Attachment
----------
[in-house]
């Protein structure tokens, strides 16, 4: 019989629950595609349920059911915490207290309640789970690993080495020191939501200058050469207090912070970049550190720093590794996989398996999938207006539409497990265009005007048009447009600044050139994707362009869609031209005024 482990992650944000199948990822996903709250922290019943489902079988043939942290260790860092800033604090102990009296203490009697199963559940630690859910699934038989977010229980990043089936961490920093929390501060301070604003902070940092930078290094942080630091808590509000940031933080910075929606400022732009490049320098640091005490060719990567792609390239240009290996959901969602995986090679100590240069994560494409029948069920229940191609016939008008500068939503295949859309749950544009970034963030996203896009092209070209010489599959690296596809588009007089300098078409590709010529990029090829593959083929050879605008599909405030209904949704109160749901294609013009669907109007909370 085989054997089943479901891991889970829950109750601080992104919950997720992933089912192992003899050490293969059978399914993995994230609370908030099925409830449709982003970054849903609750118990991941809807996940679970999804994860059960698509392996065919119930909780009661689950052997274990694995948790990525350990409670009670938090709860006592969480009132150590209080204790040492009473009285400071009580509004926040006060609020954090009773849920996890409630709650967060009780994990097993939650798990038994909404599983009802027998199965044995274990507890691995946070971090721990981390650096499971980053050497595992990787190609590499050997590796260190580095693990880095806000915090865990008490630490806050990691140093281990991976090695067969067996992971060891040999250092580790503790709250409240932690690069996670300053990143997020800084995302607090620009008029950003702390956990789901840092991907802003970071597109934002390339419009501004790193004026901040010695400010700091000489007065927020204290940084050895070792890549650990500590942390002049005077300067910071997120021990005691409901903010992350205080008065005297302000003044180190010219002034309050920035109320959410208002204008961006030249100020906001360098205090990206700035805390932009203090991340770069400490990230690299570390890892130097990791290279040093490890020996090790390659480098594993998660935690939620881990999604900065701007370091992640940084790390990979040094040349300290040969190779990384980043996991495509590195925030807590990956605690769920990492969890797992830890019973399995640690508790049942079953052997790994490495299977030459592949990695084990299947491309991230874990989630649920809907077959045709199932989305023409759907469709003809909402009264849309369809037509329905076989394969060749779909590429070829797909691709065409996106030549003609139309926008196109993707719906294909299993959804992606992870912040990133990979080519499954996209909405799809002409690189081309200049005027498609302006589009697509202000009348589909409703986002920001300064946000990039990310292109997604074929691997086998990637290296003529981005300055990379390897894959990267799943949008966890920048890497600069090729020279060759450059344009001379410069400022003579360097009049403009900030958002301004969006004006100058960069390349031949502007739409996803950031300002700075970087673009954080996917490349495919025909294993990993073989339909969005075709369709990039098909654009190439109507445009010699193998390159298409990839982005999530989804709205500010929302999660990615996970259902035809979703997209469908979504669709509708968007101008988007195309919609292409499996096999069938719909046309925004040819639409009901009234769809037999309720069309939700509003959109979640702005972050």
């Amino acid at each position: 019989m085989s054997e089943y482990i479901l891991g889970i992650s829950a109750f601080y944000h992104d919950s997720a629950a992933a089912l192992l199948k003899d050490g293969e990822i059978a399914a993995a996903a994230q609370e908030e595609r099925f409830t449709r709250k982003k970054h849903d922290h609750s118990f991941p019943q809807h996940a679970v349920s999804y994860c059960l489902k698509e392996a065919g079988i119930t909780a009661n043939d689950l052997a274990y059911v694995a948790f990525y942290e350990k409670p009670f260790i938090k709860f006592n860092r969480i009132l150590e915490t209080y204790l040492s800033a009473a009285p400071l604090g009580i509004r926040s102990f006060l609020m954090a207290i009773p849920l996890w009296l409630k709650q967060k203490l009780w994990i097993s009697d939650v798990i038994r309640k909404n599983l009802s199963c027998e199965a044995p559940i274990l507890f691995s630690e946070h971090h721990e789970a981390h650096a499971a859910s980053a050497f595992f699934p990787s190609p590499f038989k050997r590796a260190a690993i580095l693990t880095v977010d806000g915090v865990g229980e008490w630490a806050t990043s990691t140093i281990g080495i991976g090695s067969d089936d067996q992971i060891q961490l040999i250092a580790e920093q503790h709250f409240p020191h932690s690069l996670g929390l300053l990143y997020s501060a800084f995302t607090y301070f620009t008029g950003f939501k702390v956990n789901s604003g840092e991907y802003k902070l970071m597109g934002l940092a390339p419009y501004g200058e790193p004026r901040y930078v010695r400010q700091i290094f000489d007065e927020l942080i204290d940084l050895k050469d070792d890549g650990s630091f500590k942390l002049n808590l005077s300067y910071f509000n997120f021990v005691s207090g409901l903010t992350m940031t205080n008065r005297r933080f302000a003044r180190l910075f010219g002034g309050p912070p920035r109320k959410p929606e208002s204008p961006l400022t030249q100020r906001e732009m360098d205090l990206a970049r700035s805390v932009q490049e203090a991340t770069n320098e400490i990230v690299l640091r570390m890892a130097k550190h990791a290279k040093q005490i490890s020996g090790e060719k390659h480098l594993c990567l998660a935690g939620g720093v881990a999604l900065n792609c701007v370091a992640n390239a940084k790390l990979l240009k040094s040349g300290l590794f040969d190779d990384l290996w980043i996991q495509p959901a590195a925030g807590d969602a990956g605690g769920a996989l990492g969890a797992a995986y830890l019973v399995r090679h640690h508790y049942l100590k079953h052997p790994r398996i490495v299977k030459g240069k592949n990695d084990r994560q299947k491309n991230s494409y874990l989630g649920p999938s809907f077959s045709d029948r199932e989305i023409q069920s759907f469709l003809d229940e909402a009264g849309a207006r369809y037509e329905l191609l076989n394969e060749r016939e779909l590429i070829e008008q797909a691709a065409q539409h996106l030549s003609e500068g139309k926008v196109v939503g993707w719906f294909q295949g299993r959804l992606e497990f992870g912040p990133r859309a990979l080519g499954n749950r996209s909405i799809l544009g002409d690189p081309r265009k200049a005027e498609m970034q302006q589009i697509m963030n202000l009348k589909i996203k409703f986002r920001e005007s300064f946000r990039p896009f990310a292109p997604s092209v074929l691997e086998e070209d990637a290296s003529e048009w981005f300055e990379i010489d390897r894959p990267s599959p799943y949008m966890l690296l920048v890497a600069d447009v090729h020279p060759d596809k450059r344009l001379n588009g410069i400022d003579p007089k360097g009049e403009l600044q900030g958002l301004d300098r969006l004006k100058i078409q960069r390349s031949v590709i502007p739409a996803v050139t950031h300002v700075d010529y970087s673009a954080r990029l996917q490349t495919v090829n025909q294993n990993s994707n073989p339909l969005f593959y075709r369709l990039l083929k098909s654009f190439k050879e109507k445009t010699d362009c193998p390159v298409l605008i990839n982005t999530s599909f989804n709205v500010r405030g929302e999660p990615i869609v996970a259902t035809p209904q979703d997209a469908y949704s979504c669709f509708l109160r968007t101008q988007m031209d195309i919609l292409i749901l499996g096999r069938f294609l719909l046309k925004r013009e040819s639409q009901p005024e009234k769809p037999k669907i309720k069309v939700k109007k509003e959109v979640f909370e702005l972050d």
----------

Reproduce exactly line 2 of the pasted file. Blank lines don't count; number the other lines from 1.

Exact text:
């Protein structure tokens, strides 16, 4: 019989629950595609349920059911915490207290309640789970690993080495020191939501200058050469207090912070970049550190720093590794996989398996999938207006539409497990265009005007048009447009600044050139994707362009869609031209005024 482990992650944000199948990822996903709250922290019943489902079988043939942290260790860092800033604090102990009296203490009697199963559940630690859910699934038989977010229980990043089936961490920093929390501060301070604003902070940092930078290094942080630091808590509000940031933080910075929606400022732009490049320098640091005490060719990567792609390239240009290996959901969602995986090679100590240069994560494409029948069920229940191609016939008008500068939503295949859309749950544009970034963030996203896009092209070209010489599959690296596809588009007089300098078409590709010529990029090829593959083929050879605008599909405030209904949704109160749901294609013009669907109007909370 085989054997089943479901891991889970829950109750601080992104919950997720992933089912192992003899050490293969059978399914993995994230609370908030099925409830449709982003970054849903609750118990991941809807996940679970999804994860059960698509392996065919119930909780009661689950052997274990694995948790990525350990409670009670938090709860006592969480009132150590209080204790040492009473009285400071009580509004926040006060609020954090009773849920996890409630709650967060009780994990097993939650798990038994909404599983009802027998199965044995274990507890691995946070971090721990981390650096499971980053050497595992990787190609590499050997590796260190580095693990880095806000915090865990008490630490806050990691140093281990991976090695067969067996992971060891040999250092580790503790709250409240932690690069996670300053990143997020800084995302607090620009008029950003702390956990789901840092991907802003970071597109934002390339419009501004790193004026901040010695400010700091000489007065927020204290940084050895070792890549650990500590942390002049005077300067910071997120021990005691409901903010992350205080008065005297302000003044180190010219002034309050920035109320959410208002204008961006030249100020906001360098205090990206700035805390932009203090991340770069400490990230690299570390890892130097990791290279040093490890020996090790390659480098594993998660935690939620881990999604900065701007370091992640940084790390990979040094040349300290040969190779990384980043996991495509590195925030807590990956605690769920990492969890797992830890019973399995640690508790049942079953052997790994490495299977030459592949990695084990299947491309991230874990989630649920809907077959045709199932989305023409759907469709003809909402009264849309369809037509329905076989394969060749779909590429070829797909691709065409996106030549003609139309926008196109993707719906294909299993959804992606992870912040990133990979080519499954996209909405799809002409690189081309200049005027498609302006589009697509202000009348589909409703986002920001300064946000990039990310292109997604074929691997086998990637290296003529981005300055990379390897894959990267799943949008966890920048890497600069090729020279060759450059344009001379410069400022003579360097009049403009900030958002301004969006004006100058960069390349031949502007739409996803950031300002700075970087673009954080996917490349495919025909294993990993073989339909969005075709369709990039098909654009190439109507445009010699193998390159298409990839982005999530989804709205500010929302999660990615996970259902035809979703997209469908979504669709509708968007101008988007195309919609292409499996096999069938719909046309925004040819639409009901009234769809037999309720069309939700509003959109979640702005972050």